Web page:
A new textile-based filter can remove carbon dioxide from air and gas mixtures at promising rates, researchers say.
The filter combines cotton fabric and an enzyme called carbonic anhydrase—one of nature’s tools for speeding chemical reactions.
The findings from initial laboratory testing represent a step forward in the development of a possible new carbon capture technology that could reduce carbon dioxide emissions from biomass, coal, or natural gas power plants. And while the filter would need to be scaled up in size significantly, the researchers think their design would make that step easier compared with other proposed solutions.
“With this technology, we want to stop carbon dioxide emissions at the source, and power plants are the main source of carbon dioxide emissions right now,” says study lead author Jialong Shen, a postdoctoral research scholar at North Carolina State University.
“We think the main advantage of our method compared to similarly targeted research is that our method could be easily scaled up using traditional textile manufacturing facilities.”
The centerpiece of the research team’s design for a proposed textile-based chemical filter is the naturally occurring enzyme carbonic anhydrase, which can speed a reaction in which carbon dioxide and water will turn into bicarbonate, a compound in baking soda. The enzyme plays an important role in the human body; it helps transport carbon dioxide so it can be exhaled.
“We borrowed this wonderful enzyme in our process to speed up the carbon dioxide uptake in an aqueous solution,” Shen says.
To create the textile filter, researchers attached the enzyme to a two-layer cotton fabric by dunking the fabric in a solution containing a material called chitosan, which acts like a glue. The chitosan physically traps the enzyme, causing it to stick to the fabric.
The researchers then ran a series of experiments to see how well their textile filter would separate carbon dioxide from an air mixture of carbon dioxide and nitrogen, simulating levels emitted by power plants.
They rolled the fabric into a spiral so that it can be shoved into a tube. They pushed the gas through the tube, along with a water-based solution. As the carbon dioxide reacted with the water in the solution and the enzyme, it turned into bicarbonate and dripped down the filter and the tube. Then, they captured the bicarbonate solution and routed it out.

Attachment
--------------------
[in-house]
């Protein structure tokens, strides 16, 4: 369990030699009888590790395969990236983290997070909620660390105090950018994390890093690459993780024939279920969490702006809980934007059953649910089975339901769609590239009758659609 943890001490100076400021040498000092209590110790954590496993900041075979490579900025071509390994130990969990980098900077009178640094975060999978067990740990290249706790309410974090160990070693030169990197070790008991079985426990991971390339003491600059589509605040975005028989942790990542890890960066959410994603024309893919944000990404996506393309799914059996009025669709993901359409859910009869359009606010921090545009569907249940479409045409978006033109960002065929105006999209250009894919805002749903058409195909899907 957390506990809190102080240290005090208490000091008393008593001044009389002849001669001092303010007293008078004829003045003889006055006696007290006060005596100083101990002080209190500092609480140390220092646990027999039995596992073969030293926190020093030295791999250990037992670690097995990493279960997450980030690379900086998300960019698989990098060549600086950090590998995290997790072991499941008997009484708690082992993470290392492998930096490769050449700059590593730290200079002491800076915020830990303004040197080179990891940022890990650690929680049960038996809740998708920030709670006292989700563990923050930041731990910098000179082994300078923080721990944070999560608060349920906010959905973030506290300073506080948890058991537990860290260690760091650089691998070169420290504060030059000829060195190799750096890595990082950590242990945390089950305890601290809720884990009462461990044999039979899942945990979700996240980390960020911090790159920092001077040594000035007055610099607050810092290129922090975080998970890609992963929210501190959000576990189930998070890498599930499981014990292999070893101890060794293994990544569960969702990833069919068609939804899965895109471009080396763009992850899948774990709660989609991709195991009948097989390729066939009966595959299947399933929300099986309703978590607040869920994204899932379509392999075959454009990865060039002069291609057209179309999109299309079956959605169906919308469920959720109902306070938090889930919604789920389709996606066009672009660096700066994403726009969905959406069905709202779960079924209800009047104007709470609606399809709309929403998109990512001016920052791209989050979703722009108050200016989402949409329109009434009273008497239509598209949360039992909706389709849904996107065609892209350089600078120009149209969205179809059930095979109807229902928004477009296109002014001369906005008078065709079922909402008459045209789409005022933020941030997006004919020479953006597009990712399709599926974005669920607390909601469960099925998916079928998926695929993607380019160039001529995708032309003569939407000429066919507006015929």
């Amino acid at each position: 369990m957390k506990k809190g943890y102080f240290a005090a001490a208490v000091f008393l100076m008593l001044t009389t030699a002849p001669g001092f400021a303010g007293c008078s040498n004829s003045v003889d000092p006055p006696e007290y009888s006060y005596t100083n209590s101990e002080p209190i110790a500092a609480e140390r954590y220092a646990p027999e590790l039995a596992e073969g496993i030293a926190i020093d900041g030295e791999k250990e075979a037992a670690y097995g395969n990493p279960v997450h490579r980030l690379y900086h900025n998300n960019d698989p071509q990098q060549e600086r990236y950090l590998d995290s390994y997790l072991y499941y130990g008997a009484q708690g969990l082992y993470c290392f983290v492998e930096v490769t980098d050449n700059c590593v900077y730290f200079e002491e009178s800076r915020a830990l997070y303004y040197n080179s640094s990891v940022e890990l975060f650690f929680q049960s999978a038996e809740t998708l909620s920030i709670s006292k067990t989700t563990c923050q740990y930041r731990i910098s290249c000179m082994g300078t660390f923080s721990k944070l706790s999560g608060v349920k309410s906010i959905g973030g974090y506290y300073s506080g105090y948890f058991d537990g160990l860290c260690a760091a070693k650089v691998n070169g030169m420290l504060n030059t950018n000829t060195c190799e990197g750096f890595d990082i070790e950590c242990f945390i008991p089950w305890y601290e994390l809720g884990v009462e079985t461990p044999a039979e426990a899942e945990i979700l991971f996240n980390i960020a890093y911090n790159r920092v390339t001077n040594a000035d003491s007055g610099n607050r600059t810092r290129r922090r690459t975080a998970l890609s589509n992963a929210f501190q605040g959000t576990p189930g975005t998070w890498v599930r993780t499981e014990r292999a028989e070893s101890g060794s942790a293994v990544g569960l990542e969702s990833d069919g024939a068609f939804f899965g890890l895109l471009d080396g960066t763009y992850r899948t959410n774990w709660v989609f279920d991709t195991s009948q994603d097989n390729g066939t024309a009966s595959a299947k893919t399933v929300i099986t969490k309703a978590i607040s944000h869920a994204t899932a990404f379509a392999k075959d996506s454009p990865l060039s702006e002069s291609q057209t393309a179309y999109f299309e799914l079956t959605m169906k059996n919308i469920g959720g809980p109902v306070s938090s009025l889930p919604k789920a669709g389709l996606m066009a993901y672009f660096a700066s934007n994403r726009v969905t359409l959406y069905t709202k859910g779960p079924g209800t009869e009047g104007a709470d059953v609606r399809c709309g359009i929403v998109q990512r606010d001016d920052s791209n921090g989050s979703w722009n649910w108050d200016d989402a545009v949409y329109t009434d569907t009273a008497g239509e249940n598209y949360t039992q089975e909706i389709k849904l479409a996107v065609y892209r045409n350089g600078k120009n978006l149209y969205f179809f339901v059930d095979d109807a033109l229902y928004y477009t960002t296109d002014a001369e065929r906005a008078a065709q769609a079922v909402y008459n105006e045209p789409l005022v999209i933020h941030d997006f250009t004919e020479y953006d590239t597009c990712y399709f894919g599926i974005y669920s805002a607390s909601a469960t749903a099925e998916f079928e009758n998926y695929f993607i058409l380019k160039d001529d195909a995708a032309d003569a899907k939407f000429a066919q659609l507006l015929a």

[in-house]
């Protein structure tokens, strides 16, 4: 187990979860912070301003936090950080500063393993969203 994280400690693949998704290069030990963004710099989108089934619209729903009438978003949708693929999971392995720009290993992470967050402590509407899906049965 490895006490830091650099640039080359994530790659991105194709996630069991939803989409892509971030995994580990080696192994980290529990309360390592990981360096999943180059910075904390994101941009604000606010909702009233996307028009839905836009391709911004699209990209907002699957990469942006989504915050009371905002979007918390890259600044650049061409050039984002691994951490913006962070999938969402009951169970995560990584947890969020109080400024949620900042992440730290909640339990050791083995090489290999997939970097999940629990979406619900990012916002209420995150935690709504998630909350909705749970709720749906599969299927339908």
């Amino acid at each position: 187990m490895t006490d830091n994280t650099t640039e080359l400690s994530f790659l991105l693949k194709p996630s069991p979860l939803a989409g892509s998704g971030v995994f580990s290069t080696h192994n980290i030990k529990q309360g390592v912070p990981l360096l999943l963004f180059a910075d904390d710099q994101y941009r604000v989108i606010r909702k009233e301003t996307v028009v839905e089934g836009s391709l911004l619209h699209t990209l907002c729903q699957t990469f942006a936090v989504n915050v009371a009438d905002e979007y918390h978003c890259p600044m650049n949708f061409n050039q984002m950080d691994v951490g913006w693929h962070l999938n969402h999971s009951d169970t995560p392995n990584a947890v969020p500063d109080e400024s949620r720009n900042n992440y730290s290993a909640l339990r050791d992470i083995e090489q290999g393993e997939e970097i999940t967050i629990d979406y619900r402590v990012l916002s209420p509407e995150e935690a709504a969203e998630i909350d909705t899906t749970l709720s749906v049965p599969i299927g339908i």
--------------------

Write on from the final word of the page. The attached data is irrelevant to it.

When they pushed air through the filter at a rate of 4 liters (about 1 gallon) per minute, they could pull out 52.3% of carbon dioxide with a single-stacked filter, and 81.7% with a double-stacked filter. While the findings are promising, they need to test the filter against the faster air flow rates that are used in commercial power plants.
For comparison, a full-scale operation would need to process more than 10 million liters of flue gas per minute. The researchers are working with collaborators to test at a bigger scale and to compare their technology to other comparable technologies under study.
“It’s a story still in progress, but we got some really exciting initial results,” says coauthor Sonja Salmon, associate professor of textile engineering, chemistry, and science. “We’ve made very significant progress.”
In addition to testing the filters’ carbon capture rates, they also tested how well the filter would work after five cycles of washing, drying, and storing. They found it could maintain a high level of performance.
“The enzyme can be maintained at a lower temperature for a very long time and it’s going to be durable,” Shen says. “The fabric provides physical support and structure for it, while providing a large surface area for it to react with the carbon dioxide.”
Capturing the carbon dioxide is just one part of the process—they also are working on the problem of how to recycle the liquid after it exits the filter, as well as the process of turning the bicarbonate back into carbon dioxide so it can be stored and disposed of, or used for other commercial purposes.
“We want to regenerate the water solution we use with the filter so we can use it over and over,” Salmon says. “That side of the process needs more work, to make the regeneration energy of the solvent as low as possible.”
The researchers say new technologies for carbon capture are needed that would require less energy than existing commercialized carbon capture technologies, some of which are used only to filter carbon dioxide and release it back into the atmosphere. They hope their carbon capture system could help drive down the cost to help boost adoption.
“There are a lot of different ways to capture carbon dioxide,” Shen says. “The current standard in the commercial setting uses a reaction that is so fast, so robust, and that binds the carbon dioxide so well, that you can’t easily get the carbon dioxide out. You have to use very high temperatures, which means a lot of energy consumption. That makes your process more expensive.”
The study appears in ACS Sustainable Chemistry & Engineering. Yue Yuan, who completed her PhD on Salmon’s team is a coauthor. NC State and the Alliance for Sustainable Energy supported the work.
Source: NC State